The tutorial is intended both for people who are generally interested in the implementation technology used by X10 and other similar PGAS languages and at researchers who are interested in using the X10 implementation (available open source at x10‐lang.org) as the basis for their own research projects.
4. Title: One VM to Rule Them All
Organizers: VM Research Group, Oracle Labs
Abstract: We present Truffle, a novel framework for implementing managed languages in Java. The language implementer writes an AST interpreter, which is integrated in our framework that allows tree rewriting during AST interpretation. Tree rewrites incorporate type feedback and other profiling information into the tree, thus specializing the tree and augmenting it with run-time information. When the tree reaches a stable state, partial evaluation compiles the tree into optimized machine code. The partial evaluation is done by Graal, the just-in-time compiler of our Java VM (a variation of the Java HotSpot VM).
Topics to be covered:
- Motivation for a modular language framework and re-use of VM components.
- System architecture: Truffle runs on the Graal VM, a modified version of the Java HotSpot VM with the Graal JIT compiler.
- Overview of Truffle: core classes that form the AST and the framework for AST rewriting.
- AST interpreter cookbook: implementation of an AST interpreter for a simple language. We will implement a language and integrate it with the Truffle framework to get a high-performance implementation of this language.
- Overview of the existing language implementations and how they achieve excellent peak performance
Title: LR(1) Parser Generator Hyacc
Organizers: Xin Chen, University of Hawaii
Xin Chen is currently with the PanSTARRS research project at the Institute for Astronomy at the University of Hawaii. PanSTARRS is the largest Astronomy survey and database project in history to date, which aims to find asteroids that possibly can collide with the earth, and is a global research effort of ten universities and research institutes from Germany, Taiwan, the United Kingdom and the United States. Xin received his PhD in Computer Science from the University of Hawaii in 2009 with a concentration in compiler theory. HYACC is a software released from his PhD research. Before this, Xin received his MS in Computer Science from the University of Hawaii in 2003, and BS from Tsinghua University in Beijing in 1998. His interests include compiler and compiler generation theory and implementation, Bioinformatics, AI, Algorithms, Software engineering, Database and Web Programming, Big Data, Data Mining and Machine Learning.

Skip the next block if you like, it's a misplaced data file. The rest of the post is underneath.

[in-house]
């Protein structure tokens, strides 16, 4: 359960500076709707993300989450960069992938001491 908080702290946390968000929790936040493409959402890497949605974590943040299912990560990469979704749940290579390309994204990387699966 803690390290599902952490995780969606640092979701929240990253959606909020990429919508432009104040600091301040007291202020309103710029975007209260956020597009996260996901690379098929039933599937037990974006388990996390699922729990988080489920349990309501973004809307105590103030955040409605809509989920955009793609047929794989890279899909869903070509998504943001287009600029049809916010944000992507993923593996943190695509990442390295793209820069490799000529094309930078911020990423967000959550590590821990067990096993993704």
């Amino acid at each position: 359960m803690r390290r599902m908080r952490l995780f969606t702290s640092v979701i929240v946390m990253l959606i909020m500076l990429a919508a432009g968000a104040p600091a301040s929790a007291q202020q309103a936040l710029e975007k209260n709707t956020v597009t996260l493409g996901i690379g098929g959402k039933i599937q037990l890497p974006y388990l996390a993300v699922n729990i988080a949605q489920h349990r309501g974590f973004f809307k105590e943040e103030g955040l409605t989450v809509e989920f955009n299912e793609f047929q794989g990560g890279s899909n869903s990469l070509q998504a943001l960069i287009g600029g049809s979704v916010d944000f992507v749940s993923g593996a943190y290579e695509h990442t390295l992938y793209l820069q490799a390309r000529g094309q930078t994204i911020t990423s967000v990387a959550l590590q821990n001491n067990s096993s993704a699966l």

Abstract: The space and time cost of Knuth’s canonical LR parser generation is high and has long been a myth since 1965. Robust and effective LR(1) parser generators are rare to find. Started in 2006 and towards most recently, we employed the Knuth canonical algorithm, Pager’s practical general method, lane-tracing algorithm, and other relevant algorithms, implemented an efficient, practical and open-source parser generator Hyacc, which supports full LR(0)/LALR(1)/LR(1) and partial LR(k). Hyacc is compatible with Yacc and Bison in command line interface and input/output format. Hyacc is more advanced than Yacc and Bison in that it employs the more powerful LR(1) algorithm instead of LALR(1) algorithm. Hyacc is implemented in ANSI C, is highly efficient, can be easily ported to unix/linux, mac, windows and many other platforms, and can be easily picked up by anyone familiar with Yacc or Bison. We believe Hyacc is a very useful tool and should benefit the parser generation community. We hope more people can know and use it. This proposed session will introduce the LR(1) Parser Generator Hyacc, cover its theoretical background, algorithms employed, architecture, implementation, efficiency, and discuss its usage by examples.
Optimizations are crucial to meet the performance, power and cost requirements that DSP and embedded systems have. The aim of the ODES workshop is to give the opportunity to researchers and practitioners working on this, to share their findings and get feedback. We think interacting with the community is crucial to do relevant research, and therefore ODES tries to maximize the interaction by carefully selecting the program committee members that review the submissions and at the workshop itself, reserving enough time for discussion.